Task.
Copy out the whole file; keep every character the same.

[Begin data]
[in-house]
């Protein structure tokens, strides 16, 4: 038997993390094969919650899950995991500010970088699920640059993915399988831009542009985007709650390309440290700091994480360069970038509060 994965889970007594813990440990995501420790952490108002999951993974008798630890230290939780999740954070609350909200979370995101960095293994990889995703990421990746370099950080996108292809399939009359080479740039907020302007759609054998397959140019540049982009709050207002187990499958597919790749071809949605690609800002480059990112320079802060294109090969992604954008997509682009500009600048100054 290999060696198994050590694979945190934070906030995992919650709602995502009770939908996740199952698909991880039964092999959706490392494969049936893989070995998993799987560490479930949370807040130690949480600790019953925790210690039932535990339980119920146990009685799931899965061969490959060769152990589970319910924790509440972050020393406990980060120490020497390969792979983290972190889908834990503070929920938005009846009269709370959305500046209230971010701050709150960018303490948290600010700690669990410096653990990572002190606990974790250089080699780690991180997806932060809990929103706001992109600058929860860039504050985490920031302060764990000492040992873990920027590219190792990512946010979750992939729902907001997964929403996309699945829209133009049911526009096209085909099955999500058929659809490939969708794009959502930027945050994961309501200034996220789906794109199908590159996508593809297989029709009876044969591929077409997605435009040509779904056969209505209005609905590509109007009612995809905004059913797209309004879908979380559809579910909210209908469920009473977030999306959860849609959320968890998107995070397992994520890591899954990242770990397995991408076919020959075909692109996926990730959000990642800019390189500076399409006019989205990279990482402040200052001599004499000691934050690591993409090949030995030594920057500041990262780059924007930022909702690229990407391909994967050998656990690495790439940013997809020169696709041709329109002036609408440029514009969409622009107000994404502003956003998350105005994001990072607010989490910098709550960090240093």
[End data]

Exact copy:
[in-house]
């Protein structure tokens, strides 16, 4: 038997993390094969919650899950995991500010970088699920640059993915399988831009542009985007709650390309440290700091994480360069970038509060 994965889970007594813990440990995501420790952490108002999951993974008798630890230290939780999740954070609350909200979370995101960095293994990889995703990421990746370099950080996108292809399939009359080479740039907020302007759609054998397959140019540049982009709050207002187990499958597919790749071809949605690609800002480059990112320079802060294109090969992604954008997509682009500009600048100054 290999060696198994050590694979945190934070906030995992919650709602995502009770939908996740199952698909991880039964092999959706490392494969049936893989070995998993799987560490479930949370807040130690949480600790019953925790210690039932535990339980119920146990009685799931899965061969490959060769152990589970319910924790509440972050020393406990980060120490020497390969792979983290972190889908834990503070929920938005009846009269709370959305500046209230971010701050709150960018303490948290600010700690669990410096653990990572002190606990974790250089080699780690991180997806932060809990929103706001992109600058929860860039504050985490920031302060764990000492040992873990920027590219190792990512946010979750992939729902907001997964929403996309699945829209133009049911526009096209085909099955999500058929659809490939969708794009959502930027945050994961309501200034996220789906794109199908590159996508593809297989029709009876044969591929077409997605435009040509779904056969209505209005609905590509109007009612995809905004059913797209309004879908979380559809579910909210209908469920009473977030999306959860849609959320968890998107995070397992994520890591899954990242770990397995991408076919020959075909692109996926990730959000990642800019390189500076399409006019989205990279990482402040200052001599004499000691934050690591993409090949030995030594920057500041990262780059924007930022909702690229990407391909994967050998656990690495790439940013997809020169696709041709329109002036609408440029514009969409622009107000994404502003956003998350105005994001990072607010989490910098709550960090240093």